My family hasn't had a proper vacation in years, so earlier this week we packed up the car and drove to Savannah. It's only seven-or-so hours north, but an entire world away in terms of history. South Florida is a place of constant development, where roads are always being repaved and anything circa 1950 is considered ancient. Savannah's a different story. It has guttering, gas-fed streetlamps, row houses built of a brick whose recipe was lost long ago and byways paved with worn cobbles. It's a joy to wander there, and while doing so I've paused every now and again to pull an out-of-print hardcover from my coat and read a paragraph underneath oaks that drip Spanish moss.
The book is cracking good, part adventure, part doomsday scenario, part primer on situation ethics. But I find I'm enjoying the physicality of the volume as much as the narrative it contains. A second printing borrowed through interlibrary loan, it has a much-creased spine proclaiming a faded title. The corners have begun a slow surrender to wear, paper peeling up and away from the thick cardboard beneath. The odor of dust wafts up from ragged-edged, yellowing pages, a scent as old as time.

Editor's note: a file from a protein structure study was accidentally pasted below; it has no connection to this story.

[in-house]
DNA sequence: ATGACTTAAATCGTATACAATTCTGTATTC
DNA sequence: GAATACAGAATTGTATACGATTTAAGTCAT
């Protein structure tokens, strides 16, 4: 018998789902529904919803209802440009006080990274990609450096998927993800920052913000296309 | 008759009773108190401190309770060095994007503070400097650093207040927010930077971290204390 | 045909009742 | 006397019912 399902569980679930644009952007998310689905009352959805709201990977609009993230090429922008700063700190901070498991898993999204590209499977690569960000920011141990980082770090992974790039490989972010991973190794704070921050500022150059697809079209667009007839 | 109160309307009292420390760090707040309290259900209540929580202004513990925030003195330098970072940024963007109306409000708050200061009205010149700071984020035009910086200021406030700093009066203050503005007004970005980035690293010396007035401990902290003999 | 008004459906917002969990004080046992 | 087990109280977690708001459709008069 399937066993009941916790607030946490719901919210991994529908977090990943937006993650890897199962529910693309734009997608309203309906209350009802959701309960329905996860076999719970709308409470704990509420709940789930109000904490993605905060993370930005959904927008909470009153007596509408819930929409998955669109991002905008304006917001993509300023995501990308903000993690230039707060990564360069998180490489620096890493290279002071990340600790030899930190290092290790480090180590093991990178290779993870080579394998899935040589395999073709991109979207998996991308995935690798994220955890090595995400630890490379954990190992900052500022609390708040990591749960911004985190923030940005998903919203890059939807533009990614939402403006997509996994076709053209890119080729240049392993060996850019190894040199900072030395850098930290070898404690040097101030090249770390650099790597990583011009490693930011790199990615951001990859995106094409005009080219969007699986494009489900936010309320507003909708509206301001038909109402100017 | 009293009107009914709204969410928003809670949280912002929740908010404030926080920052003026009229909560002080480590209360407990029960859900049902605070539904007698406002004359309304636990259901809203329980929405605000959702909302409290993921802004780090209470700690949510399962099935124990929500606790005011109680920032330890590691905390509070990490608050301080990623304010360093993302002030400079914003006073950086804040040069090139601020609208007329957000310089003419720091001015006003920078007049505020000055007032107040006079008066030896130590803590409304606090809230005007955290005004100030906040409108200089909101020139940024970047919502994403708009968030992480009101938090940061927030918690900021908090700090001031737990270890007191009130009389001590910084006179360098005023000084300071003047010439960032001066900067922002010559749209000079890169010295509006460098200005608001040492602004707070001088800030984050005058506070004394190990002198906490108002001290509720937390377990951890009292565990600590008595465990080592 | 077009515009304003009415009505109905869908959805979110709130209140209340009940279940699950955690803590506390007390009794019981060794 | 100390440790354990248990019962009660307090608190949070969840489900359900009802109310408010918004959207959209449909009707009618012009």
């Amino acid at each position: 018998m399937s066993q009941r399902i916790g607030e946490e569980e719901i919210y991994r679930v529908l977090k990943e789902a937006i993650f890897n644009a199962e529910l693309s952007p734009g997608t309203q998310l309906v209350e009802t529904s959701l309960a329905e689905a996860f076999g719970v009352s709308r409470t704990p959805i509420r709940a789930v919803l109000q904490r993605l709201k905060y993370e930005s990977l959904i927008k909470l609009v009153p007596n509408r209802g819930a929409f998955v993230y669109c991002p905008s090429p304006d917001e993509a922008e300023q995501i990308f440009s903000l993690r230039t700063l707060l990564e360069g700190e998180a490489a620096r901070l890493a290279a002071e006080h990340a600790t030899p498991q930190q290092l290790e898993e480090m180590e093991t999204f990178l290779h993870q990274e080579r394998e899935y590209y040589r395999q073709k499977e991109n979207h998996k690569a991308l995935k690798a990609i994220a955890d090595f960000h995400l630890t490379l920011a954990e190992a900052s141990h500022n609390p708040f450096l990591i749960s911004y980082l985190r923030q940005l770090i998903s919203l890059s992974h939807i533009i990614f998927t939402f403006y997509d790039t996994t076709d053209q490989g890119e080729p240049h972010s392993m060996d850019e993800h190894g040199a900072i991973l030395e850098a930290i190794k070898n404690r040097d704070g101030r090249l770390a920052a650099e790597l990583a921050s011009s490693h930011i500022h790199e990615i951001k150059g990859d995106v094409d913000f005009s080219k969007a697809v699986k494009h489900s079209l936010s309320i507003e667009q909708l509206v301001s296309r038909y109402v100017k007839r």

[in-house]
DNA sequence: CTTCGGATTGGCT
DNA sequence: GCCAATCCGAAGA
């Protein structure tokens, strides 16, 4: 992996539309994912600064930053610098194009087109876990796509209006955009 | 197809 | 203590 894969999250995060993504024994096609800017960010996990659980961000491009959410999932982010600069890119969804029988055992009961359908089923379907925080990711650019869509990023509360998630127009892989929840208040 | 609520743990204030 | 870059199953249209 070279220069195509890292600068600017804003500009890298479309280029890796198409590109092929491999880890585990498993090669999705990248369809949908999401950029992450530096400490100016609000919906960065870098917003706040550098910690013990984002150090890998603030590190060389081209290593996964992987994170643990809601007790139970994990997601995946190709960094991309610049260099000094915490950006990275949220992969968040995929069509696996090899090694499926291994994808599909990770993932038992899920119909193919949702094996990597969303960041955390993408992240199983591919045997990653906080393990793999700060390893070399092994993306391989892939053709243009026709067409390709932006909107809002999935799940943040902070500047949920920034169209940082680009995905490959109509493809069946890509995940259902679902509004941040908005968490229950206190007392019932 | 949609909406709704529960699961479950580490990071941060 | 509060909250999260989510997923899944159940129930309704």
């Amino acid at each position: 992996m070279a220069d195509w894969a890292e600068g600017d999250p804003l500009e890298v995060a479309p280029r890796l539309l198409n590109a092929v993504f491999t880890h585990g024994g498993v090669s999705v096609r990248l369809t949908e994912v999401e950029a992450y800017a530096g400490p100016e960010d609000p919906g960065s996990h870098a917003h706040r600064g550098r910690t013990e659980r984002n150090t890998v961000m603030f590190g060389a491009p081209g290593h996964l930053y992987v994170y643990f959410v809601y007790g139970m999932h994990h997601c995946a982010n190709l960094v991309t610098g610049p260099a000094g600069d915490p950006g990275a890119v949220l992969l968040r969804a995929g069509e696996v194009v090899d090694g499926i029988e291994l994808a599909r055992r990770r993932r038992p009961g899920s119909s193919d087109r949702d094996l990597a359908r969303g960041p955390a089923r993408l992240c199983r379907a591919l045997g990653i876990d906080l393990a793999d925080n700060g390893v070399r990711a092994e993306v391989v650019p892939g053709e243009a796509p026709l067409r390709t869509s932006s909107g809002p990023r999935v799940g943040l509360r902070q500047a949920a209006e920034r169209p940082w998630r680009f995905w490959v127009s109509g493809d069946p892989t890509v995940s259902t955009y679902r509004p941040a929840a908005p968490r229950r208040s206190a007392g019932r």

I am not a romantic. I know that ebooks are the proverbial wave of the future, that they will largely wash away the need for loaning libraries and the very idea of out-of-print titles. We will have everything we want and more with the shuffling of bits and bytes over WiFi, and I cannot pretend that this is not progress. After all, I have an iPod and do not mourn the death of LPs and 8-tracks. Nor do I mind exchanging the jostling of cobbles for asphalt or flickering gas lights for electric. But I walk around this beautiful city where so much of the archaic remains and think of what we give up to gain. It's easy to forget that there's a trade at all.
(Picture: CC 2008 by UGArdener)